When I imagine a woman who practices ‘self-care’, she is everything I’m not. I conjure her up as such: her head rising from fresh linen of a morning. It is early, because of course it is. When she yawns widely, it is revealed that she wears a retainer to bed, the same style of retainer I definitely did not forget to use the minute I got my braces off in Year 8 (yes, I am a 27-year-old woman with a gap the size of a small Tic-Tac mint smack-bang between my front teeth due to neglecting to keep up with my orthodontic duties, much to my mother’s disdain). She is wearing pyjamas! That’s right, she actually owns pyjamas and doesn’t just escape from her bra of an evening like some kind of lazy Houdini, unraveling each arm before peeling her pants off, only to fall asleep in a sweaty tee and whatever undies she happens to be wearing that day. Given it’s me we’re talking about, I’d say… likely a K-mart thong, an old pair of briefs, or period panties. This self-care deity’s bathroom sports an impressive assortment of various serums, whereas I’m #blessed to remember to clean my tired face with a cheap make-up wipe from Neutrogena every now and again. Oh, and she cooks. Every meal. For fun. Don’t even get me started on that one.
Photo by Bruce Mars on Unsplash.
There’s nothing particularly… cultivated about the way I live, and this is important. I don’t emanate an image of #self-care in the ways perhaps you think I should, and this—too—is important. Frankly, spending money I don’t have on a prickly but delightful exfoliant cedar wood soap-bar when a dollop of shampoo underneath my pits shall suffice (look, I’m just being real here), doesn’t seem to be the sort of thing I’d do to ‘care’ for myself. In the vast discourse of self-care that exists both IRL and… URL, we often forget about exactly that: the ‘self.’ My self-care rituals look different because—shock horror!—I am different. Each of us are. This year, as we emerge from the belly-of-the-beast of a long and isolating pandemic, it’s important to look closely at the unique tools each of us use to feel better.
Photo by Bookblock on Unsplash.
Everywhere I go, I carry a navy blue moleskine journal around with me, as well as my trusted ballpoint pen. The pen is black—strictly black—which means each page carries a sense of uniformity with it, aside from the time I reluctantly borrowed a blue pen from a kind bartender one evening (I had lost my trusted black-inked secret conveyer) as I sat alone in the courtyard of The Alderman and tried to excavate my deepest, darkest thoughts. There are no rules as to how, or what I write about… or why. I don’t edit or refine my confessions. I just ensure that they get onto the page, and hope for the best. It’s incredibly cathartic, and there are no rules: sometimes, I write every day, other times I’ll forget to for weeks on end. It’s all the same, in that I write when I need to, and find solace in my want to do so.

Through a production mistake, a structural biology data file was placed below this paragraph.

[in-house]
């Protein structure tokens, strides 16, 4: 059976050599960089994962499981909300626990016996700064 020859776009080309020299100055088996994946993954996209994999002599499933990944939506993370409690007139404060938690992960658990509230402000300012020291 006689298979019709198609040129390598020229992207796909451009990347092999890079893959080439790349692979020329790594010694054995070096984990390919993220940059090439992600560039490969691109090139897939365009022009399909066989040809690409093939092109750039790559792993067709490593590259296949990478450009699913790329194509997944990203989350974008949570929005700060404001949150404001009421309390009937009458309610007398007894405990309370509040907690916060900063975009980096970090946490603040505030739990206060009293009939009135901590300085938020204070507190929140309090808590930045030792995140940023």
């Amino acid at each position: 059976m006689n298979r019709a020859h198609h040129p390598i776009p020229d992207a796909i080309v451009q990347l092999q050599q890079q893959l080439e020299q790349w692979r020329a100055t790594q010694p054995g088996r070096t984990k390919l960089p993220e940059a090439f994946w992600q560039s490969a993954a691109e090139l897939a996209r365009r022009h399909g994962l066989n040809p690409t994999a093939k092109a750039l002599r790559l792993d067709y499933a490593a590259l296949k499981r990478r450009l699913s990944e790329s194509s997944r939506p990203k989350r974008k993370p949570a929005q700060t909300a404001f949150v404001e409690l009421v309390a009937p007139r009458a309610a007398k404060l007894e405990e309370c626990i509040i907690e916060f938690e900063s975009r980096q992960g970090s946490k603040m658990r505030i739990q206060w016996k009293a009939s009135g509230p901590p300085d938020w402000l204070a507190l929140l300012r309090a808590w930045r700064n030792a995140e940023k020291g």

2. Fill my home with flowers
Madison with her current flowers.
This is a new one for me, but it really helps me feel grounded to the outside world during Victoria’s strenuous lockdowns. Every time I go grocery shopping, I pick up a small, brightly-coloured bouquet, or—if I’m walking my dog (another self-care routine, might I add), I’ll sneakily harvest a collection of mismatched roses through the back streets of Brunswick East, and tuck them into my tote. There’s a really nice ritual in coming home, trimming the edges, finding a vase and watching the flowers unfurl and change throughout their brief stint in my home. They, like us, just need a little bit of water, sunlight and their own allocated space to unwind in.
3. Walk my dog along the Merri Creek
Madison with her dog Fil.
I heard a rumour once that exercise is good for you. You’ve probably heard it too. But I’m not particularly fond of exercising-for-the-sake-of-exercising. It’s really difficult for me to move my body without any immediate incentive, so unless I’m quite literally… running for my life or versing my father in an unnecessarily competitive game of squash, only one of which I’ve done, you’ll very rarely see me moving. That is, of course, until I got Fil: a long-legged, delightfully enthusiastic Scottish Deerhound who needs at least two solid walks a day. It’s brilliant, because—with Fil—I can allocate an hour at least out of my day to stretch my legs, call a friend, listen to a podcast, make small-talk with other sauntering dog owners, and put a smile on Fil’s face. My only solace during lockdown has been slowly noticing the change in the seasons with my daily walk. The smells in the air change, the sun sets at different times, and everybody is just trying to stay well. It’s a great way to remind yourself that you exist, outside of endless press-conferences and tireless curfews.
There’s ample of us out there who laud the benefits of rubbing those little, cold rocks over their faces. Go for it—in fact, I own a Jade roller and it feels really nice every now and then to smooth my silly, little skin as if kneading bread. But hey, this is an honest and simple three-part self-care routine, in a bid to encourage you to think outside of the box when it comes to polishing your own.
Madison Griffiths is a writer, artist and poet whose work has been published in VICE, SBS and Overland, amongst others. She is also an online editor at Voiceworks and the co-host of pedestrian.tv’s newest mental health podcast, No Chill. She is currently producing, creating and hosting her latest podcast Tender: a thoughtful podcast series about what happens when women leave abusive relationships. In March of 2018, she was the Victorian Women’s Trust resident writer.
Find out more about Madison and her work here.